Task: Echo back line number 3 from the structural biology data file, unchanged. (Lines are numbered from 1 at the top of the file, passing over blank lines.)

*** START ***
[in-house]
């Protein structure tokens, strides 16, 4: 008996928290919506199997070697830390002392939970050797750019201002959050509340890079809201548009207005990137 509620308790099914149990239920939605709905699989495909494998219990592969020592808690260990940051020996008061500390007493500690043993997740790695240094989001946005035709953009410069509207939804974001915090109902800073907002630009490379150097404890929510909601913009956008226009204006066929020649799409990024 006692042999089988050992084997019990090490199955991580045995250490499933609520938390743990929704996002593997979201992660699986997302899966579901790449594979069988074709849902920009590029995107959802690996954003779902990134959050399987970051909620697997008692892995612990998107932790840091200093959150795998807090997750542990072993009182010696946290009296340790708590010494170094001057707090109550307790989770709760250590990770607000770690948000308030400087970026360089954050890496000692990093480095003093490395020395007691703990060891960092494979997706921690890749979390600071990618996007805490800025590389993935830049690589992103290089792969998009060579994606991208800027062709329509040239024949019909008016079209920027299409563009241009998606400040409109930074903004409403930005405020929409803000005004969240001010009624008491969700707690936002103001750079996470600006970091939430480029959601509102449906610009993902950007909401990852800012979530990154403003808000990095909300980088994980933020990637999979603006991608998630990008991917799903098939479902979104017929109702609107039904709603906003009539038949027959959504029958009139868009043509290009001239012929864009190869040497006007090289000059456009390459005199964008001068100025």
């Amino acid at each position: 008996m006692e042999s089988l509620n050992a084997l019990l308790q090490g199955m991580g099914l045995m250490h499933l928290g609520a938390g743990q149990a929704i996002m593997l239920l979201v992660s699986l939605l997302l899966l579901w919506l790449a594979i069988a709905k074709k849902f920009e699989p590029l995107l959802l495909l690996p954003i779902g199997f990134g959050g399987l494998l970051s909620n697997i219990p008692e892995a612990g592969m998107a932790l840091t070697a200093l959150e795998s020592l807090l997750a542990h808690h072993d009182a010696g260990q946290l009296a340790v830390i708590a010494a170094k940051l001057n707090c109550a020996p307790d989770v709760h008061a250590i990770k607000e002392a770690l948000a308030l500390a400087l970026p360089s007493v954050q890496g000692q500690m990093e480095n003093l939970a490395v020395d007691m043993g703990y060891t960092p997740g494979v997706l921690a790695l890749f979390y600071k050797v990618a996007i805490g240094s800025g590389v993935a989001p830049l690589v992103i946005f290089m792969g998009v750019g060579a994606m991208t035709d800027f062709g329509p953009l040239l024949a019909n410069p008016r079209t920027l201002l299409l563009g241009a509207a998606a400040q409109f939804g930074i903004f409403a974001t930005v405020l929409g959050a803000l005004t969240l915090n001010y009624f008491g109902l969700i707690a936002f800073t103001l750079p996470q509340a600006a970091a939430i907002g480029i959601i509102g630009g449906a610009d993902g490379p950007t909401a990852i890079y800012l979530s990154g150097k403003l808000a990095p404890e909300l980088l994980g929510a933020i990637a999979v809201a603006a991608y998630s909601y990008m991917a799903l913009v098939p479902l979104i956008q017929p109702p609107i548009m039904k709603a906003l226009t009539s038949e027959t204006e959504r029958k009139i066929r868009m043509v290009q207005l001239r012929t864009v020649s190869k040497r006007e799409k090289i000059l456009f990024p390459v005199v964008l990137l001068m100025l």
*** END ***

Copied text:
């Amino acid at each position: 008996m006692e042999s089988l509620n050992a084997l019990l308790q090490g199955m991580g099914l045995m250490h499933l928290g609520a938390g743990q149990a929704i996002m593997l239920l979201v992660s699986l939605l997302l899966l579901w919506l790449a594979i069988a709905k074709k849902f920009e699989p590029l995107l959802l495909l690996p954003i779902g199997f990134g959050g399987l494998l970051s909620n697997i219990p008692e892995a612990g592969m998107a932790l840091t070697a200093l959150e795998s020592l807090l997750a542990h808690h072993d009182a010696g260990q946290l009296a340790v830390i708590a010494a170094k940051l001057n707090c109550a020996p307790d989770v709760h008061a250590i990770k607000e002392a770690l948000a308030l500390a400087l970026p360089s007493v954050q890496g000692q500690m990093e480095n003093l939970a490395v020395d007691m043993g703990y060891t960092p997740g494979v997706l921690a790695l890749f979390y600071k050797v990618a996007i805490g240094s800025g590389v993935a989001p830049l690589v992103i946005f290089m792969g998009v750019g060579a994606m991208t035709d800027f062709g329509p953009l040239l024949a019909n410069p008016r079209t920027l201002l299409l563009g241009a509207a998606a400040q409109f939804g930074i903004f409403a974001t930005v405020l929409g959050a803000l005004t969240l915090n001010y009624f008491g109902l969700i707690a936002f800073t103001l750079p996470q509340a600006a970091a939430i907002g480029i959601i509102g630009g449906a610009d993902g490379p950007t909401a990852i890079y800012l979530s990154g150097k403003l808000a990095p404890e909300l980088l994980g929510a933020i990637a999979v809201a603006a991608y998630s909601y990008m991917a799903l913009v098939p479902l979104i956008q017929p109702p609107i548009m039904k709603a906003l226009t009539s038949e027959t204006e959504r029958k009139i066929r868009m043509v290009q207005l001239r012929t864009v020649s190869k040497r006007e799409k090289i000059l456009f990024p390459v005199v964008l990137l001068m100025l």